S.O.S. Our Environment is in Danger!
AUTHOR: Osa Vive Team
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Osa Vive is dedicated to ensuring local development under Costa Rican environmental laws. We’re meeting a lot of resistance from illegal developers.
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Costa Rica has geology to thank for its stunning biodiversity. Three million years ago, a land bridge formed between North and South America, allowing plants and animals to combine. As a result, it has a double dose of diversity. Consider: Costa Rica is only 5% the size of the United States, yet it has more species of trees and frogs!
In the 1940s, 75% of Costa Rica was rainforest. Then new settlers cut down much of the forest to grow crops and raise cattle, causing the loss of 50% of the country’s original forests between 1940 and 1983. Then a new generation chose to stop deforestation and began working to reforest. By 2010 the forest cover had rebounded from a low of 21% up to 52%. There is still more work, but the achievement is remarkable.
Why and how did they commit to reforesting the country? Costa Rica understood the negative consequences of deforestation, such as increased greenhouse gas emissions, water quality, management problems, decreased soil fertility, and loss of biodiversity. They recognized that healthy forests full of tropical animals and plants would bring tourism dollars to support the economy. Knowing how much there was to gain, they had to figure out how to make reforestation a reality. Several factors contributed, and two policies from the mid-1990s stand out, a carrot and a stick.
The carrot: Landowners were paid for preserving their land under the Payment for Ecosystem Services Program, or PES. Landowners profited from managing their lands to mitigate greenhouse gas emissions, protect water resources, protect biodiversity and preserve natural beauty. Landowners could benefit financially by preservation (and selectively harvesting specific trees, which the program allows). The average annual payment of $64 per hectare has incentivized landowners to protect forests.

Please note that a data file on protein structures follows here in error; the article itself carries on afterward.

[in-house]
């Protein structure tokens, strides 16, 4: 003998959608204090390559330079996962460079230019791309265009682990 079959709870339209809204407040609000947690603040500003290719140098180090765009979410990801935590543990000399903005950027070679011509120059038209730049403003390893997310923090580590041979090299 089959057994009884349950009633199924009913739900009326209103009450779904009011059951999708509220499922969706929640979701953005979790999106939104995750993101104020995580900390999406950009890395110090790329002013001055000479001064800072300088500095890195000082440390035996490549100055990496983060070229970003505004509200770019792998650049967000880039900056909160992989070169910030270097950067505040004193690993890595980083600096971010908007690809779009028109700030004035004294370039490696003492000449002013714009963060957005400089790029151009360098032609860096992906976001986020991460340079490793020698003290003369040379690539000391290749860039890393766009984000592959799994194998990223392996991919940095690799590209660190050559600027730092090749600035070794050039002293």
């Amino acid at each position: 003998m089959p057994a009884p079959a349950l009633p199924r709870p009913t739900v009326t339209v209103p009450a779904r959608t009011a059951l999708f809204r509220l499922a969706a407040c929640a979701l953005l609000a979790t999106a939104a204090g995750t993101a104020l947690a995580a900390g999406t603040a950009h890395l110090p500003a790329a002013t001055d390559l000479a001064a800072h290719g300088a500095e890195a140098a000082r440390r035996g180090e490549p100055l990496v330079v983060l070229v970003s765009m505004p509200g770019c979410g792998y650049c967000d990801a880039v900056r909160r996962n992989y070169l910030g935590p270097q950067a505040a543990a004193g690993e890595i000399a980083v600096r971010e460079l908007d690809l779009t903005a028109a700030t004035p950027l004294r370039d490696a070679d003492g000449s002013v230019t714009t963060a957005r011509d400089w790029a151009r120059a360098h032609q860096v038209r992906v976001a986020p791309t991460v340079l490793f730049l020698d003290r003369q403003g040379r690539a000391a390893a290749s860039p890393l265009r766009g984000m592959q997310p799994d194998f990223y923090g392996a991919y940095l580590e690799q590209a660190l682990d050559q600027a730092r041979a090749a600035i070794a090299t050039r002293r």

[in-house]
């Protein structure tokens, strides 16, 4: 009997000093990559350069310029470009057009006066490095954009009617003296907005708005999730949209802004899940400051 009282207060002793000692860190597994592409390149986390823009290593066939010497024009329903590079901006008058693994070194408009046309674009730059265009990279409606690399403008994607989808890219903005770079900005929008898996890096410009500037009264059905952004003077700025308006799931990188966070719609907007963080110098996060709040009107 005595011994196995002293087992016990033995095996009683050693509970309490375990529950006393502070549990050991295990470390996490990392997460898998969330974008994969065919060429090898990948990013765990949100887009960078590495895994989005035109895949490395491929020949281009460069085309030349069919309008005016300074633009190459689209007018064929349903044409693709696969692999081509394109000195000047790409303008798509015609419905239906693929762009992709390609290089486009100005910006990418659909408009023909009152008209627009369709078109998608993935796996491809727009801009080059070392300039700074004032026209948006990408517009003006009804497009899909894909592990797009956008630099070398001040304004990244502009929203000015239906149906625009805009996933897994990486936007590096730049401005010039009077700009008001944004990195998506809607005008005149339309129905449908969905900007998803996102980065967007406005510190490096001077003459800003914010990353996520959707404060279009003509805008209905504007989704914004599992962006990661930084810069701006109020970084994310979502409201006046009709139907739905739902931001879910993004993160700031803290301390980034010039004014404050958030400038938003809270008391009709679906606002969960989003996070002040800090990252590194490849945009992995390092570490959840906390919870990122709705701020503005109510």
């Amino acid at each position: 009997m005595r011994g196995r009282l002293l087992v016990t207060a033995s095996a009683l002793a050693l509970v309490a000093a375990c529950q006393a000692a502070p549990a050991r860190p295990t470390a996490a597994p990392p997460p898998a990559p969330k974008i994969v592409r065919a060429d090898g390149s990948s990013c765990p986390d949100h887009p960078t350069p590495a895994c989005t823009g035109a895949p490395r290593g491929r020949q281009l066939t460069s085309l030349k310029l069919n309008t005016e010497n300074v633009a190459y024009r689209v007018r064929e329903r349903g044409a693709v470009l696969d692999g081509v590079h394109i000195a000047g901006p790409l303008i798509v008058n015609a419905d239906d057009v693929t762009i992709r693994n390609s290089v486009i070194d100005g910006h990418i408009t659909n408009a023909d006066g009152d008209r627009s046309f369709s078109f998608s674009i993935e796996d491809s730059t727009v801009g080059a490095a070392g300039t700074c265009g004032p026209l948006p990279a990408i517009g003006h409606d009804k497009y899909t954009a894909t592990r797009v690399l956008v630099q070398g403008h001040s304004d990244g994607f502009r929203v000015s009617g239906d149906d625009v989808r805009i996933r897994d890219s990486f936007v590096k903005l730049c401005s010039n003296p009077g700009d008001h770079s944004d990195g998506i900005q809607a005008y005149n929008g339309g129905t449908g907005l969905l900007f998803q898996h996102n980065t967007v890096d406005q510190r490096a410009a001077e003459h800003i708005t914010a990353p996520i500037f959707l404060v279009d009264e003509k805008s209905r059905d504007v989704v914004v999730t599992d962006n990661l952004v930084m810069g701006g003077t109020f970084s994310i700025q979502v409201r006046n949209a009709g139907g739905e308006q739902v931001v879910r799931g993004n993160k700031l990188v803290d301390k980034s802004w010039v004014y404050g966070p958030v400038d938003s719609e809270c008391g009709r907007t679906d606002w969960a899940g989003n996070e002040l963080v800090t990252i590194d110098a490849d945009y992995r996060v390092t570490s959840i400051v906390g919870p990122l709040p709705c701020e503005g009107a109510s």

The stick: It became illegal to cut trees without approval from environmental authorities. Anyone who wants to cut a tree is legally obligated to ask permission.
Thanks to these and other environmental laws and policies, everyone is blessed with abundant wildlife. In less than 30 years, forests and animals have significantly increased. Reforestation has paid off financially. International visitors are flocking to marvel the nature, bringing roughly $3.8 billion in 2018.
These positive changes are not guaranteed or permanent. Unscrupulous business people are cutting trees without permission, knowing they are acting illegally (hence the sound of chainsaws on weekends and holidays, when law enforcement is unlikely). People illegally chop for various reasons: for local use, more extensive views, lumber sales, and last but not least, real estate development. Other environmental laws are routinely violated, including those protecting streams, regulating earth movement, and prohibiting burning.
Ex-pats in the South of Costa Rica have a superb quality of life. It was tough to rebuild these forests. We owe it to our host country and ourselves to ensure their reforestation efforts are a permanent, ongoing success. Sadly, there are not sufficient funds to enforce all of the excellent environmental laws. Please help us protect wildlife, rainforests, rivers, mangroves, reefs, and the ocean. Costa Rica is worth it.
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